An integrated farm brings new independence in Nicaragua

Nicaragua, September 1, 2004

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    Birgina Morales, who runs an innovative integrated farm, is a member of a women's agricultural cooperative near Jinotega. Photo: Roger Burks/Mercy Corps Photo:

The coffee crisis has meant harder times for Birgina Morales and her family. Her husband has grown coffee all his life, and his father before him. Most of their meager livelihood came from the coffee harvest each year.

The devastating worldwide coffee crisis has resulted in lower household income and smaller, less nutritious meals for many families around the Nicaraguan city of Jinotega - including Birgina, her husband and their children.

Mercy Corps and local partner Asociación Aldea Global Jinotega, a small farmers' association, are ensuring that families like Birgina's are able to weather the ill effects of the coffee crisis. The two organizations are working together with farmers around Jinotega to diversify food crops and lessen dependence on coffee. Families are encouraged to plant a variety of garden vegetables and fruit trees in addition to their traditional coffee crops.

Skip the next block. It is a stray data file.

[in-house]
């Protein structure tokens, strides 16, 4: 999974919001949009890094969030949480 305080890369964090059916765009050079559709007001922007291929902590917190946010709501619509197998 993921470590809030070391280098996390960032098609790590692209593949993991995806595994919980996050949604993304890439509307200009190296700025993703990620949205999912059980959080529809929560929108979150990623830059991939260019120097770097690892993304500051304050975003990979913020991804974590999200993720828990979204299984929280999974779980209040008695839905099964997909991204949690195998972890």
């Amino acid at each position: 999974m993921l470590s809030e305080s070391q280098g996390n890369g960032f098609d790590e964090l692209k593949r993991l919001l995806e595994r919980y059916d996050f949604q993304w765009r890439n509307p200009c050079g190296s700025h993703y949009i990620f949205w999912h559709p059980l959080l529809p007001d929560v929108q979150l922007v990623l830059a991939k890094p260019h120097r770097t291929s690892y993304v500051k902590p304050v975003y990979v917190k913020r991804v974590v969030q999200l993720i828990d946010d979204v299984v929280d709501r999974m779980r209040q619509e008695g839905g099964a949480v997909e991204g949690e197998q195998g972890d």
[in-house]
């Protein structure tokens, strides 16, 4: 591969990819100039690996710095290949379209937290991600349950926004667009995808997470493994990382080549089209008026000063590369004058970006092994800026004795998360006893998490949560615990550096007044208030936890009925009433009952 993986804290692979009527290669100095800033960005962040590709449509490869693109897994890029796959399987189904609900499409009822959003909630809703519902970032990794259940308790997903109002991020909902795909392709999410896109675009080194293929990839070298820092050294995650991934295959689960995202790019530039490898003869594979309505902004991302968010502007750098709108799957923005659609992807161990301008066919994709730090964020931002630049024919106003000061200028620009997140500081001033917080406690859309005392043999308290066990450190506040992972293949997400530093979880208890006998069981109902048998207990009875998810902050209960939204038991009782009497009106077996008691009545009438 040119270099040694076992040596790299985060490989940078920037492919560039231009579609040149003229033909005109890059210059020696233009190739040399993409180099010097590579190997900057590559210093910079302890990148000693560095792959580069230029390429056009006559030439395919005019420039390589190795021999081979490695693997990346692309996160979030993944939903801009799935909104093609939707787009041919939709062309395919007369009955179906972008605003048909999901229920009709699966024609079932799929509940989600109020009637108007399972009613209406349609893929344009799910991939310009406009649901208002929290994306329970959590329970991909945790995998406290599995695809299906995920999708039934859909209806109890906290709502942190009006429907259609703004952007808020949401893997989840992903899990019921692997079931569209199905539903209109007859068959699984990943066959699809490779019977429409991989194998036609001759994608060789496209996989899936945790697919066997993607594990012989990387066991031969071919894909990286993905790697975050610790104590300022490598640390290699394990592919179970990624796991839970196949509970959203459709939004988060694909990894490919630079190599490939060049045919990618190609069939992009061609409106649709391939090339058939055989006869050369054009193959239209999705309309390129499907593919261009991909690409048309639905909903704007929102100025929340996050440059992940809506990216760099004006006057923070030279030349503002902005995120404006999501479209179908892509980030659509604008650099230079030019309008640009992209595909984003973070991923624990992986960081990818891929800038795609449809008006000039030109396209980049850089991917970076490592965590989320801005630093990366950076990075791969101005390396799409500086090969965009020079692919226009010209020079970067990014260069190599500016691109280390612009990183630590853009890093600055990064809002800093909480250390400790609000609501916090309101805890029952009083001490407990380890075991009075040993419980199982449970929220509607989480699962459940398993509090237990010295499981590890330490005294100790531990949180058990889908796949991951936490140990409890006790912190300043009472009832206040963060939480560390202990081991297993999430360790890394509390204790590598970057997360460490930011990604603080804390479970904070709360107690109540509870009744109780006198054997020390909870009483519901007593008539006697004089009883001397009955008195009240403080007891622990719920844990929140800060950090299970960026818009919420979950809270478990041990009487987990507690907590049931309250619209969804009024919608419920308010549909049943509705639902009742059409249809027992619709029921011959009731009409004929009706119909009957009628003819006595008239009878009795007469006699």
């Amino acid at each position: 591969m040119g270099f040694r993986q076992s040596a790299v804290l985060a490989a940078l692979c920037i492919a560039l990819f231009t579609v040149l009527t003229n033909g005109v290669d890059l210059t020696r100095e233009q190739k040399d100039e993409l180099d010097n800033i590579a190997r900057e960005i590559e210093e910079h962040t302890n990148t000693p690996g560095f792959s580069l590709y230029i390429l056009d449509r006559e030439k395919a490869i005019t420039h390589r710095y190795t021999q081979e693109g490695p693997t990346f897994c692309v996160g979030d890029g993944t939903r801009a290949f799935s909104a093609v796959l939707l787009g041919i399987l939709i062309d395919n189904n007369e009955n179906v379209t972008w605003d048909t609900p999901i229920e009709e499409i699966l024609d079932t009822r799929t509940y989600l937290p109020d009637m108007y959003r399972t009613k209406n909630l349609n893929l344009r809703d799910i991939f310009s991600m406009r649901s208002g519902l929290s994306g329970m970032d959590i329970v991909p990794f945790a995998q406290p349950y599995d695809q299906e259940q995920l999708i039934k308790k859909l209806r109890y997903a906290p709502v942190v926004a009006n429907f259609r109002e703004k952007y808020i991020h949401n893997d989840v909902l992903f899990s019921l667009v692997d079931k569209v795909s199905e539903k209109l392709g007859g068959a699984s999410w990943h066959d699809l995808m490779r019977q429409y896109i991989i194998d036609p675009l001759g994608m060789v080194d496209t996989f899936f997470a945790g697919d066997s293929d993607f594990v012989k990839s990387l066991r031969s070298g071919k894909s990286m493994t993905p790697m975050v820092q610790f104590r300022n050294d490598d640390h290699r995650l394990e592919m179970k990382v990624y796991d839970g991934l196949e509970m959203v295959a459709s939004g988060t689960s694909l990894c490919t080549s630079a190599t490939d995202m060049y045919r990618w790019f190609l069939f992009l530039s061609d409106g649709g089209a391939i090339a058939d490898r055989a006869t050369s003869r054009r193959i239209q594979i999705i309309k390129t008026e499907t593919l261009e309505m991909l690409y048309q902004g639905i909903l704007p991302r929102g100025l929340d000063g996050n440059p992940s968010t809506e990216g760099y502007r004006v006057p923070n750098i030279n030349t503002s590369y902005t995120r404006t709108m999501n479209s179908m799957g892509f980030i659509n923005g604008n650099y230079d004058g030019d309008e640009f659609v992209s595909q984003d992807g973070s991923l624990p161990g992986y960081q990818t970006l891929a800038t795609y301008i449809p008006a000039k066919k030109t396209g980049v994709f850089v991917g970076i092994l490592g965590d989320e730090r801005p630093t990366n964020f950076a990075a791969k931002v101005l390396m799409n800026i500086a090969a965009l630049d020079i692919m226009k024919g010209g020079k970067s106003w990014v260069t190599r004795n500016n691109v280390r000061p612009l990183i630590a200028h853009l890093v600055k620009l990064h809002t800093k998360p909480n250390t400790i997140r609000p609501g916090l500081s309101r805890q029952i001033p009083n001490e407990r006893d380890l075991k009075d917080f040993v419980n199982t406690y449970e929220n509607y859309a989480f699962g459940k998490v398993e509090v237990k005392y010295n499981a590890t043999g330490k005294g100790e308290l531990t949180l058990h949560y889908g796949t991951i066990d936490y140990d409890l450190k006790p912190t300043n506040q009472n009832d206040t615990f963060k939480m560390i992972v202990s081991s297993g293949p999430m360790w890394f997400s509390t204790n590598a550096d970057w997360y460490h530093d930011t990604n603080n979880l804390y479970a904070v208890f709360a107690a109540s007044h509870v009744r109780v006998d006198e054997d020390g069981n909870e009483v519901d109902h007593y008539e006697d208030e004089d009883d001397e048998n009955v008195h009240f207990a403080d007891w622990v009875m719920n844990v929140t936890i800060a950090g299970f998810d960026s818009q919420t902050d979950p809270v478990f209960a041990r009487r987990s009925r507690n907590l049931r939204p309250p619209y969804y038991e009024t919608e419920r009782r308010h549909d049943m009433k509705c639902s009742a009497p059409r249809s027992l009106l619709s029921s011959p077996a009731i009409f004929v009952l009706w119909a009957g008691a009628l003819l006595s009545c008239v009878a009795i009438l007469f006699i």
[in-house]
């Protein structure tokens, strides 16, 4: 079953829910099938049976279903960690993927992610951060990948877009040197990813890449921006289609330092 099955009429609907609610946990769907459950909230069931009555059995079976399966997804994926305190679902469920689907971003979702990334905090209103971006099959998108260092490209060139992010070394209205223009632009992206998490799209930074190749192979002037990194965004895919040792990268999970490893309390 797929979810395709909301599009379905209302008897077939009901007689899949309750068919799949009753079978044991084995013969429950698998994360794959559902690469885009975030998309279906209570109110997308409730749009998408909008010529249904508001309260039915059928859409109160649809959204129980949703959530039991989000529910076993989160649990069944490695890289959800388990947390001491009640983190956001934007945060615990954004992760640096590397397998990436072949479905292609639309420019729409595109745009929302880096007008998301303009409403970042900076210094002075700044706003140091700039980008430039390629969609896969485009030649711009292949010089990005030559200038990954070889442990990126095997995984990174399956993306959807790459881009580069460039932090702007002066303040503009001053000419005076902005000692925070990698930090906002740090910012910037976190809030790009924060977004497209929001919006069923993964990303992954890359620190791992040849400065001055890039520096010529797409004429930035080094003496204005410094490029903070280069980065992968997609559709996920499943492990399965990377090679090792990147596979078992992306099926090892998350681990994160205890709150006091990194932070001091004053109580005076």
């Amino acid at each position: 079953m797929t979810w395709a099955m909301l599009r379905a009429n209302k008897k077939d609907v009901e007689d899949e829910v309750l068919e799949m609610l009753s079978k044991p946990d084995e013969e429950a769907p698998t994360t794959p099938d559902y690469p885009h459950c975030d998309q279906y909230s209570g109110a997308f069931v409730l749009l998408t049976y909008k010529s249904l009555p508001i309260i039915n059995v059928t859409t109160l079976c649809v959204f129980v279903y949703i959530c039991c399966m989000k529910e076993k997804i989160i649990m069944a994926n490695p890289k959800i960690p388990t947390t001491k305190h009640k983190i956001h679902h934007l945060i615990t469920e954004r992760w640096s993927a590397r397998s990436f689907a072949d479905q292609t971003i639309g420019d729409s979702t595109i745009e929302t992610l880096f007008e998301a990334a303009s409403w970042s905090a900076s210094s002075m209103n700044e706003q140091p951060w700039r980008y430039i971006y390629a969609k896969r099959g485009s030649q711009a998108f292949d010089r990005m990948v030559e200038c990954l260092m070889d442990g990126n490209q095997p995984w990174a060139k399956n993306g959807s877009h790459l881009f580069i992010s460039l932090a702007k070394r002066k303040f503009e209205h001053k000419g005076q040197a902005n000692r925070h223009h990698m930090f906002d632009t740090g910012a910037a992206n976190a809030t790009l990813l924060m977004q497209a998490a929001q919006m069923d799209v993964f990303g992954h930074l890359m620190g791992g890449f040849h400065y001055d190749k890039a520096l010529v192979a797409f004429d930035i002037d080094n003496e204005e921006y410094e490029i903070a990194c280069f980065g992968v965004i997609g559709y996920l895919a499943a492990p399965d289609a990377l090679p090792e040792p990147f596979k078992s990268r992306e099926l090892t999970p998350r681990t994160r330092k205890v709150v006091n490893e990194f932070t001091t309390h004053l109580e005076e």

After working with Aldea Global for over four years, Birgina's farm is now the pride of the area. She's a model farmer; she does organic gardening, maintains orchards of bananas, guava and citrus, keeps chickens for eggs and meat and has recently started raising fish for family consumption.

Her farm is truly integrated and sustainable. Everything works interchangeably: the organic garden is even watered by run-off from the fishpond during the dry season!

Aldea Global is also helping Birgina and her husband produce higher-quality coffee. The organization has trained them to use improved farming methods like composting and contour lines to protect the soil quality in their coffee plantations. They're also trying a wider variety of shade trees to ensure the best shade-grown coffee possible.

Aldea Global's special relationship with Nicaraguan coffee processors and exporters helps local farmers get a fair price for their coffee crop.

"Aldea Global is different from other organizations," Birgina said. "We've been selling coffee through them for two years in a row and have accomplished our quota both years, which we're very proud of. We've made more money selling through Aldea Global."

Birgina's new-found success has encouraged her to help other farmers around the Jiguina River Valley. She's now an active member of the Aldea Global board and takes every opportunity to tell other farmers about the good work the organization is doing.

Technical and financial support from Mercy Corps and partner Aldea Global are helping families like Birgina's find food security and much-needed income in the midst of the coffee crisis.

"These projects have helped us to pull out of poverty. We've benefited greatly from Aldea Global's training programs," Morales said. "My family and I have seen the difference."

For more information on Aldea Global, please visit the association's web site at